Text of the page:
Thursday, January 10, 2013

Trust in the experts: A theory. (AKA, There are two kinds of people...)

I tend to loosely categorize people into "science types" and "non-science types." Like all binary distinctions, it's a bullshit overgeneralization, but I do it anyway. "Science types" are people whose academic backgrounds and careers have largely focused in math and/or the hard sciences. My ex, sometimes-commenter Allen, is a classic science type. "Non-science types" are people whose academic backgrounds and careers have focused on soft/social sciences or liberal arts. (See me, John, and most of our friends.) They're not perfect categories, but I find them useful to my outlook on the world nonetheless.

So, I have a theory, and here it is: Non-science types tend to place too much confidence/trust in the opinions of "expert" science types, and science types tend to place too little trust in the opinions of "expert" non-science types. Another way of putting this: Scientific expertise is overvalued in our culture, relative to its actual value and relative to the value of other types of expertise.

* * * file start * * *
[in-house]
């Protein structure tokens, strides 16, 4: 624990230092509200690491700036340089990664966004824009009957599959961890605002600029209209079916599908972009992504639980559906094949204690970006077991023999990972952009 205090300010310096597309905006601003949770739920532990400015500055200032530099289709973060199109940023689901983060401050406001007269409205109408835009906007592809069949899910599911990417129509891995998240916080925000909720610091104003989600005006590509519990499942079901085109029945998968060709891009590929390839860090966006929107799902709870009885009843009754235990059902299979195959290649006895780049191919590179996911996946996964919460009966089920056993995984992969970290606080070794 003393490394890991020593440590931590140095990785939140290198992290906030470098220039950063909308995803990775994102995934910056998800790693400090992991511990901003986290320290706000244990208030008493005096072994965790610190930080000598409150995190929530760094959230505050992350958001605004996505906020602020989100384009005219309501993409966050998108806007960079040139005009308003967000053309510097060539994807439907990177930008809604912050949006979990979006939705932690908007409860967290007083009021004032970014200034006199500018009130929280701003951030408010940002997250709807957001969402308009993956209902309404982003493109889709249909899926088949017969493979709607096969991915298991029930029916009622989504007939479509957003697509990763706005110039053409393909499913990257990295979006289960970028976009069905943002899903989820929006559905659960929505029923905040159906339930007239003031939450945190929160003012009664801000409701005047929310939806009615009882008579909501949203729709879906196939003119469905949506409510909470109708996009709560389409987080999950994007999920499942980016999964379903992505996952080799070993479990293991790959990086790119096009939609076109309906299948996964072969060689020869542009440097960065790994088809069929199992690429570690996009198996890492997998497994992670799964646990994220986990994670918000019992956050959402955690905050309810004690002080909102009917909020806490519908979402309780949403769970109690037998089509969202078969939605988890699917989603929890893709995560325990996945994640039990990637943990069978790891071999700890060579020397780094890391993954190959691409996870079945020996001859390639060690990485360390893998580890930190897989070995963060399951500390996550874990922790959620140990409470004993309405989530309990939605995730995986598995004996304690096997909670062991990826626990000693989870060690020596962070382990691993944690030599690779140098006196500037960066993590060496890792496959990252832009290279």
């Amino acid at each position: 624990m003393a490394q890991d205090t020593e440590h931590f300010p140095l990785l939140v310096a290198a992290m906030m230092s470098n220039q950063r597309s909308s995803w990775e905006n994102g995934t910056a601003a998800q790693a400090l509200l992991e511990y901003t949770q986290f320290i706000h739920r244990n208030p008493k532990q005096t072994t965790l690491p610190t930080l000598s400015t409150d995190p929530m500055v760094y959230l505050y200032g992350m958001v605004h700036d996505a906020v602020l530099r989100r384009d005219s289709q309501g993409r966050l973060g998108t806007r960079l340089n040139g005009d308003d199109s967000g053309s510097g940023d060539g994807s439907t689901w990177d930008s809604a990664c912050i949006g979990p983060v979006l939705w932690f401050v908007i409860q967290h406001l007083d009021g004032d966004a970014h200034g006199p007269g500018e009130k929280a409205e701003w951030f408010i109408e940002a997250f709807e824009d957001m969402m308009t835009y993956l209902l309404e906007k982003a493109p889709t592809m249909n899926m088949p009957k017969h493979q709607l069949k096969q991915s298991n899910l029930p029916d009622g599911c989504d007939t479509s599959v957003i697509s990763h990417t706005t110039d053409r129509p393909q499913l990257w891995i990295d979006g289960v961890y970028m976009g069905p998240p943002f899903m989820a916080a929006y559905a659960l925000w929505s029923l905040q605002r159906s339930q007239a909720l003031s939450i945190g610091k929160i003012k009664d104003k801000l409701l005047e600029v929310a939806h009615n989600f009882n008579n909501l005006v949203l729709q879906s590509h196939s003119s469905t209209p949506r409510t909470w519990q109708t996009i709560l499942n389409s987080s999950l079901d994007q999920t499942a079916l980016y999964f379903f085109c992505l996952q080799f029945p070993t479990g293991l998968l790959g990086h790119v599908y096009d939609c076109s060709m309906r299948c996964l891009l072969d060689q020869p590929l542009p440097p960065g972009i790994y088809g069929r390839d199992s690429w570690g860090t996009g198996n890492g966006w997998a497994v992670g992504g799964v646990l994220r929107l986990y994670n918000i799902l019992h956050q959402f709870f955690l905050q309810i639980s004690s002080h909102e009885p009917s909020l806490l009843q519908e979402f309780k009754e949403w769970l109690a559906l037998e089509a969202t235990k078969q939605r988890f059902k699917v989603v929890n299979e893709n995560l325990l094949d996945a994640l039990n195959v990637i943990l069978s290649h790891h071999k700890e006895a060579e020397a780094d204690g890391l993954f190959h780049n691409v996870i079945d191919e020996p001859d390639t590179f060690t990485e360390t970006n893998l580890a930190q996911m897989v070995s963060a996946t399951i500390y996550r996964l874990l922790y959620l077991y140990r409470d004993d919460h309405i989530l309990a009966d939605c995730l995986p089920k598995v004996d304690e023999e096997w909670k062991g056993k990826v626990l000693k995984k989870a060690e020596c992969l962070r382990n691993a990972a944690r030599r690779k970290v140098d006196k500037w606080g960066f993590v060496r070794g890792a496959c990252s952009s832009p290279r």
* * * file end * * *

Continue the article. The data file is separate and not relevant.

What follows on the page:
This is on my mind because of a quasi-debate I just had with a Twitter friend I know only by his pseudonym, @rotatingskull. I don't know his life story (or, indeed, if he's a he), but for whatever reason, I have always mentally categorized him as a science type, or more science than non-science anyway. The argument was about the capitalization of "web":


I assume this was a subtweet, because I had just used "the web" in a tweet, uncapped. I pointed out that this is a style issue, not a hard and fast rule, and most style guides now advocate lowercase "web." (Non-experts in the glories of copy often confuse grammar and style.) Rotating Skull insisted the style guides are "wrong," and then suggested that "web" is exactly as wrong as "mona lisa." I find this to be a silly strawman of a counterexample; no one anywhere questions the fact that the Mona Lisa is a singular artwork and as such must be capitalized. "Web" on the other hand is morphing into a common noun because in popular usage, it functions more like a generic than a proper noun. It's an unusual case; the closest analog I can think of is referring to Europe as "the continent." It's almost metonymical.